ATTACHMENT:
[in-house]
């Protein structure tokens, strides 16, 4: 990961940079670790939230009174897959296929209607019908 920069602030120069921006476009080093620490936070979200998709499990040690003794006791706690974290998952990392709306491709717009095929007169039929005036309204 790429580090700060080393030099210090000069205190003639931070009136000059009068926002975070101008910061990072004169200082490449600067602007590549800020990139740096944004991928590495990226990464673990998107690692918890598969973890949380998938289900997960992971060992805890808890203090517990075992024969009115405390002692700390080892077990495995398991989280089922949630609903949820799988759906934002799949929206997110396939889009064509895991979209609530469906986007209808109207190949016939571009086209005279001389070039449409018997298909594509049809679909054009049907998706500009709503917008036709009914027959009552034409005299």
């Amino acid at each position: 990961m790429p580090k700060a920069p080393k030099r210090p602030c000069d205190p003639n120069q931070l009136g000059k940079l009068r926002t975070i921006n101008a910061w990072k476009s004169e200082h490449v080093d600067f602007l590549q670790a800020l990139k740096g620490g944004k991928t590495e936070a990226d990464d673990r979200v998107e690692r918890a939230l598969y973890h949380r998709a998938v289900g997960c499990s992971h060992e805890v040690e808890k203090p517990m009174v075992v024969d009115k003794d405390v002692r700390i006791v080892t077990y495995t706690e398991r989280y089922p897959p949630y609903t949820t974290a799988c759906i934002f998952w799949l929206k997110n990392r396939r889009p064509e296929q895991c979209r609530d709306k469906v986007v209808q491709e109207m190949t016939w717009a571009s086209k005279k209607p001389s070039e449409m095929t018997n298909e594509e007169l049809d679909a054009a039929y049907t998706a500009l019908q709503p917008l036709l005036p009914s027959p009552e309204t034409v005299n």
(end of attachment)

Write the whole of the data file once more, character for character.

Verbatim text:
[in-house]
């Protein structure tokens, strides 16, 4: 990961940079670790939230009174897959296929209607019908 920069602030120069921006476009080093620490936070979200998709499990040690003794006791706690974290998952990392709306491709717009095929007169039929005036309204 790429580090700060080393030099210090000069205190003639931070009136000059009068926002975070101008910061990072004169200082490449600067602007590549800020990139740096944004991928590495990226990464673990998107690692918890598969973890949380998938289900997960992971060992805890808890203090517990075992024969009115405390002692700390080892077990495995398991989280089922949630609903949820799988759906934002799949929206997110396939889009064509895991979209609530469906986007209808109207190949016939571009086209005279001389070039449409018997298909594509049809679909054009049907998706500009709503917008036709009914027959009552034409005299």
């Amino acid at each position: 990961m790429p580090k700060a920069p080393k030099r210090p602030c000069d205190p003639n120069q931070l009136g000059k940079l009068r926002t975070i921006n101008a910061w990072k476009s004169e200082h490449v080093d600067f602007l590549q670790a800020l990139k740096g620490g944004k991928t590495e936070a990226d990464d673990r979200v998107e690692r918890a939230l598969y973890h949380r998709a998938v289900g997960c499990s992971h060992e805890v040690e808890k203090p517990m009174v075992v024969d009115k003794d405390v002692r700390i006791v080892t077990y495995t706690e398991r989280y089922p897959p949630y609903t949820t974290a799988c759906i934002f998952w799949l929206k997110n990392r396939r889009p064509e296929q895991c979209r609530d709306k469906v986007v209808q491709e109207m190949t016939w717009a571009s086209k005279k209607p001389s070039e449409m095929t018997n298909e594509e007169l049809d679909a054009a039929y049907t998706a500009l019908q709503p917008l036709l005036p009914s027959p009552e309204t034409v005299n």